Trees and electricity just don't mix.
Trees and power lines can sway when subjected to high winds. And in hot weather when carrying heavy loads or in cold weather when covered with ice, transmission lines can sag as much as 25 feet below their normal operating height.
Sags and sways can lead to unanticipated proximity to trees and other plants that might seem to be well out of the way. All it takes is a brief instant when a tree and a line get an inch too close. A flash-over results and an outage ensues.
Tall trees and thick or woody shrubs in transmission rights of way:
Remember, too, that TVA has thousands of miles of right of way to maintain, and some fast-growing trees can outpace our ability to keep up with them.
Even with the latest technology, there aren’t enough hours in the day or enough people and equipment to continually monitor and repeatedly trim all 260,000 acres of TVA right of way every season.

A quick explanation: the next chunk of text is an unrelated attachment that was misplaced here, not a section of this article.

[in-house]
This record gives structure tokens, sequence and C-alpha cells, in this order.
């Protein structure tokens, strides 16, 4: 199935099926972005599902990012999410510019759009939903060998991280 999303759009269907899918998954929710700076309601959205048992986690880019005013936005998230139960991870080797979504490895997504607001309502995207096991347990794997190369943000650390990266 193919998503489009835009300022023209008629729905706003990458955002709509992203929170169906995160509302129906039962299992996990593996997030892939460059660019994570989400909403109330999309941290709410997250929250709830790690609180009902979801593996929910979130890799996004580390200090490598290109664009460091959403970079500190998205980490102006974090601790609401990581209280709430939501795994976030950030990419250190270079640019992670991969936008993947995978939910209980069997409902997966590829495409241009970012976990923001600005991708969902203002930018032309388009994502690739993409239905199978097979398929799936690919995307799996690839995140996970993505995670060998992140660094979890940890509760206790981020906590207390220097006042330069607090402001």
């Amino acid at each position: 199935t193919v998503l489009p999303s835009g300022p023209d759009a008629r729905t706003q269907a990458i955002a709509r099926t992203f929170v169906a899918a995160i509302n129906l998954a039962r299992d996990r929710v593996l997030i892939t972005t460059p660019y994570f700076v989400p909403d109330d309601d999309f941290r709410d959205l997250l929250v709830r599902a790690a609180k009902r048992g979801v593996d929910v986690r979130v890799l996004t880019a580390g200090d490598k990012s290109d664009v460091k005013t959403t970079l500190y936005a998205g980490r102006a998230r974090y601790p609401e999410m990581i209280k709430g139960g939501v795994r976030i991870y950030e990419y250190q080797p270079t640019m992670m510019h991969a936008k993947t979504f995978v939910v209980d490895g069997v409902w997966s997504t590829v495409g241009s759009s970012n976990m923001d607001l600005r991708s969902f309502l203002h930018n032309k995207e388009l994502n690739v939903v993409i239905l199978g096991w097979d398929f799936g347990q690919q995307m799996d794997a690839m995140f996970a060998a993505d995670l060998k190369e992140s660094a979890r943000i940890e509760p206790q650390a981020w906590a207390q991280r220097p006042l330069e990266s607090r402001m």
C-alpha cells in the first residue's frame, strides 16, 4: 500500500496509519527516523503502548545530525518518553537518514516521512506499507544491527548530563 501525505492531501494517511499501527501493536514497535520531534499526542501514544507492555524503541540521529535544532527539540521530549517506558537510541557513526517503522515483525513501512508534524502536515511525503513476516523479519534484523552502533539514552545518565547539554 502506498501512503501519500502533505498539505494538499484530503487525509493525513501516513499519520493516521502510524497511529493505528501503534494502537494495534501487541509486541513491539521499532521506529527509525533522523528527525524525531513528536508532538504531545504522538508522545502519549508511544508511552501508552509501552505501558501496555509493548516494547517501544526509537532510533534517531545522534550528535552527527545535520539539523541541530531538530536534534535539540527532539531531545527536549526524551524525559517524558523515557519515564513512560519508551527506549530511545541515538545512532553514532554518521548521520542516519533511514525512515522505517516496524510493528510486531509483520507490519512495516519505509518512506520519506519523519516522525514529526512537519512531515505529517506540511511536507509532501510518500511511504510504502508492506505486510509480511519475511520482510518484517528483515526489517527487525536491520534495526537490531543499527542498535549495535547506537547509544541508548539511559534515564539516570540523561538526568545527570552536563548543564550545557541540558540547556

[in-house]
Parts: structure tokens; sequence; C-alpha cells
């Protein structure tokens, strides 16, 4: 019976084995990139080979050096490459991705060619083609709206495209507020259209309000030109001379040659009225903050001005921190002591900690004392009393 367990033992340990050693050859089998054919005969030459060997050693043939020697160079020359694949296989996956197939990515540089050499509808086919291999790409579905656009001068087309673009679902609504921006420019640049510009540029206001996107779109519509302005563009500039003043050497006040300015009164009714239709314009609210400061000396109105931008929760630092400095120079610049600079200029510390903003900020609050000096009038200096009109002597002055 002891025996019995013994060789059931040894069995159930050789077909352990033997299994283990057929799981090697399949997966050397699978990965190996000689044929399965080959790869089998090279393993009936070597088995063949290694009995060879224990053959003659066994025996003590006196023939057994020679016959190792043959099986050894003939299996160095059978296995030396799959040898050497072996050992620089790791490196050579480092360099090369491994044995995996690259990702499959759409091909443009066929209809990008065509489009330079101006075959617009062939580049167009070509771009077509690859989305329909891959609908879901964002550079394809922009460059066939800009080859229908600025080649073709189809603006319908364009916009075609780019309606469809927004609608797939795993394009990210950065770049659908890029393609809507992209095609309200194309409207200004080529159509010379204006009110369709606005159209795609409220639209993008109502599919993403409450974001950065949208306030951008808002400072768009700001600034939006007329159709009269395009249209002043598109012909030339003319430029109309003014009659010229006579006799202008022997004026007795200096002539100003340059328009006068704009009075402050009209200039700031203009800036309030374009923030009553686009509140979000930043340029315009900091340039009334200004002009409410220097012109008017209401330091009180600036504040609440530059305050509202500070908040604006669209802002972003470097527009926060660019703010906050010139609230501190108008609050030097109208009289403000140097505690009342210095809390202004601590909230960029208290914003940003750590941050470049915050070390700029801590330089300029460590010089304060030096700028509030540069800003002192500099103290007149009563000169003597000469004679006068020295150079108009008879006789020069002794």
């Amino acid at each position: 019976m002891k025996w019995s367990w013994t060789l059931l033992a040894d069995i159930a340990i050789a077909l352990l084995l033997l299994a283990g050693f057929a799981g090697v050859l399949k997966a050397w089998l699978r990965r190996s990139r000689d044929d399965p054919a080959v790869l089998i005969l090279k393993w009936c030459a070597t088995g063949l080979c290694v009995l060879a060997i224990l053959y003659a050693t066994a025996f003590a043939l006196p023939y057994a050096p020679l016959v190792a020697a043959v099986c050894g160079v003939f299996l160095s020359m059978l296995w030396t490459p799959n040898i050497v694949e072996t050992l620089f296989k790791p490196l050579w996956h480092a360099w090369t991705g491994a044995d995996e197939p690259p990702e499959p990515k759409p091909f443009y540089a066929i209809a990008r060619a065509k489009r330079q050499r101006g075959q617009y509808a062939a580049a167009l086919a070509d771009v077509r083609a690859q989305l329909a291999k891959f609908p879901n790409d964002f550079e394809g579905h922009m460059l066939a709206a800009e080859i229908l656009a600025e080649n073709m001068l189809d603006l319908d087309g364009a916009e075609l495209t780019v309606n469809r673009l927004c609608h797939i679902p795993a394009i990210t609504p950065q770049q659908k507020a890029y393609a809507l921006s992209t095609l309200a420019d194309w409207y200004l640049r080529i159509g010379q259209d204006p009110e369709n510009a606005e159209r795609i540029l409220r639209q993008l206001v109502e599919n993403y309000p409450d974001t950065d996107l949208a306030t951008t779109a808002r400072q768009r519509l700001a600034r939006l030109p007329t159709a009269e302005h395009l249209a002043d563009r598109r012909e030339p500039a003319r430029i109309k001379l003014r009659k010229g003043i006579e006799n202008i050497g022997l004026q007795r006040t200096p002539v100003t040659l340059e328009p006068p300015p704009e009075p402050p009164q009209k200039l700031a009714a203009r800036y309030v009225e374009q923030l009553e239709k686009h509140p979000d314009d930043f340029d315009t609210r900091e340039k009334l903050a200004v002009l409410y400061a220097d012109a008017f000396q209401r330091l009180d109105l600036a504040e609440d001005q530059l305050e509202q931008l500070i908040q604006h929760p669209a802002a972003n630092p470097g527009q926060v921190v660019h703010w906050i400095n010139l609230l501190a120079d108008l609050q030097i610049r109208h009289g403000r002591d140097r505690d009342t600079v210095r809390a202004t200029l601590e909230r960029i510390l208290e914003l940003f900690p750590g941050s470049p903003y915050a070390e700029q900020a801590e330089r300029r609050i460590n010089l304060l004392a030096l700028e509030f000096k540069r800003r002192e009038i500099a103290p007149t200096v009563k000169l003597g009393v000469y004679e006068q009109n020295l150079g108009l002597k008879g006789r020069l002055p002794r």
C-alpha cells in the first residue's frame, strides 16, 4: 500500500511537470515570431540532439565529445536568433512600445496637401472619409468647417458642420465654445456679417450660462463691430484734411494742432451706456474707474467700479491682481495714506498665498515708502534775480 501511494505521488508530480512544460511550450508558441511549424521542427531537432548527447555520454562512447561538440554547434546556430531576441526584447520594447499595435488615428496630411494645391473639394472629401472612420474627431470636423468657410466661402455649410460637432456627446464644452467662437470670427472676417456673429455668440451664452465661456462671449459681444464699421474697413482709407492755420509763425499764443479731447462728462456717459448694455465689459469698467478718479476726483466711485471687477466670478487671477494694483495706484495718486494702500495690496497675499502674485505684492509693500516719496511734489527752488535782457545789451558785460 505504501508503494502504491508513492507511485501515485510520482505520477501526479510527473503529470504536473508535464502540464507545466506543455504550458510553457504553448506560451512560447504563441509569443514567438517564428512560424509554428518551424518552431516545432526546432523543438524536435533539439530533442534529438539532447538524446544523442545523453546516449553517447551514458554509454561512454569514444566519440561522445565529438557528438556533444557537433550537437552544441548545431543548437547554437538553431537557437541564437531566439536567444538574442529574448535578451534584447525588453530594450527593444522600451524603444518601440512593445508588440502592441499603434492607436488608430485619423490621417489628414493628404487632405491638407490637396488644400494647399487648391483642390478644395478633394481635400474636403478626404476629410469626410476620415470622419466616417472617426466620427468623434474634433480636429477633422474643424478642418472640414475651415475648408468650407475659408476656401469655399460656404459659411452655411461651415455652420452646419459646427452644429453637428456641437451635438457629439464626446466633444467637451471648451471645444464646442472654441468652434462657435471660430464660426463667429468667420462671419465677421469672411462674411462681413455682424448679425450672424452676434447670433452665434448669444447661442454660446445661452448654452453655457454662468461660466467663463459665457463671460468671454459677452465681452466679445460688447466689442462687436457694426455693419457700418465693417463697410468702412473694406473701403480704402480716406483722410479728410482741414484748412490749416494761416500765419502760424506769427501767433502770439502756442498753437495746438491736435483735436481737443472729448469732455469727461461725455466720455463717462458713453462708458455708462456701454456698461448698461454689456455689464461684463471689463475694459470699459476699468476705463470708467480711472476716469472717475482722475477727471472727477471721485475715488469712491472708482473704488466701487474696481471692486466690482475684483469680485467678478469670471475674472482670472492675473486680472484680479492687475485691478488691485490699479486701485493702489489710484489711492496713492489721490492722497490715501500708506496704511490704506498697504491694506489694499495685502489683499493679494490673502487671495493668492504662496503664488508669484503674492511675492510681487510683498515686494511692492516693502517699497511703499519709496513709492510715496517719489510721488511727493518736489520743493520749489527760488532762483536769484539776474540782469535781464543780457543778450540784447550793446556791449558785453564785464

But low-growing trees, shrubs and other plants can be compatible with TVA right of way easements provided that you know where to plant them. That’s why TVA is here to help you make good choices. We have prepared a list of suggested trees and shrubs that are compatible with transmission rights of way.
Just remember that even if a particular tree or shrub is on the list, it might still be a problem if you plant it in the wrong place. Also, avoid woody plants that, while low-growing, can impede access for maintenance and slow down repairs.
That's why it's a good idea to always call your TVA Transmission Right of Way team before planting anything in a transmission right of way or any time you have questions about what's appropriate for your transmission easement. They can help you make good choices that will enhance the beauty of your property without endangering the reliable power you and others depend on.